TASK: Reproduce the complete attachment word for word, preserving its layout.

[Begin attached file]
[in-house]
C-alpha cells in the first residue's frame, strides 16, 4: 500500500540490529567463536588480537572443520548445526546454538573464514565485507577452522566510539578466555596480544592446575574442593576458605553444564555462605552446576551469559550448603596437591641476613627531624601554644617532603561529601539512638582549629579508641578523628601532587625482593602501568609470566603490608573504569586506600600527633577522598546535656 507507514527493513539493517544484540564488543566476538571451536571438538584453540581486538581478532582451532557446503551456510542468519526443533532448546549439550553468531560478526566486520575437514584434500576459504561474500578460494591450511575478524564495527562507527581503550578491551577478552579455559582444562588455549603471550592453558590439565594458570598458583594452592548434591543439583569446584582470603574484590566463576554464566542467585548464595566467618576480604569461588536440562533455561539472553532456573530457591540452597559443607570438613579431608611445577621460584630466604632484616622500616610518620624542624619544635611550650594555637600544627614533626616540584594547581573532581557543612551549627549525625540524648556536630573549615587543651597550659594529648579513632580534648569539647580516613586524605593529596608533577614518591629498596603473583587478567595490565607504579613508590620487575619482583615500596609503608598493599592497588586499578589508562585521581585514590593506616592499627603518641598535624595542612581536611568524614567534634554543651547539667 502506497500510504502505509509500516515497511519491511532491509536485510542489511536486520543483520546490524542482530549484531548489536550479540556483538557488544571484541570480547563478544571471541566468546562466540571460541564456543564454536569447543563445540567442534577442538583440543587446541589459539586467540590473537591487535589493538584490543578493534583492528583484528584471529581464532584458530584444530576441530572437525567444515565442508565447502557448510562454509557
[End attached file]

[in-house]
C-alpha cells in the first residue's frame, strides 16, 4: 500500500540490529567463536588480537572443520548445526546454538573464514565485507577452522566510539578466555596480544592446575574442593576458605553444564555462605552446576551469559550448603596437591641476613627531624601554644617532603561529601539512638582549629579508641578523628601532587625482593602501568609470566603490608573504569586506600600527633577522598546535656 507507514527493513539493517544484540564488543566476538571451536571438538584453540581486538581478532582451532557446503551456510542468519526443533532448546549439550553468531560478526566486520575437514584434500576459504561474500578460494591450511575478524564495527562507527581503550578491551577478552579455559582444562588455549603471550592453558590439565594458570598458583594452592548434591543439583569446584582470603574484590566463576554464566542467585548464595566467618576480604569461588536440562533455561539472553532456573530457591540452597559443607570438613579431608611445577621460584630466604632484616622500616610518620624542624619544635611550650594555637600544627614533626616540584594547581573532581557543612551549627549525625540524648556536630573549615587543651597550659594529648579513632580534648569539647580516613586524605593529596608533577614518591629498596603473583587478567595490565607504579613508590620487575619482583615500596609503608598493599592497588586499578589508562585521581585514590593506616592499627603518641598535624595542612581536611568524614567534634554543651547539667 502506497500510504502505509509500516515497511519491511532491509536485510542489511536486520543483520546490524542482530549484531548489536550479540556483538557488544571484541570480547563478544571471541566468546562466540571460541564456543564454536569447543563445540567442534577442538583440543587446541589459539586467540590473537591487535589493538584490543578493534583492528583484528584471529581464532584458530584444530576441530572437525567444515565442508565447502557448510562454509557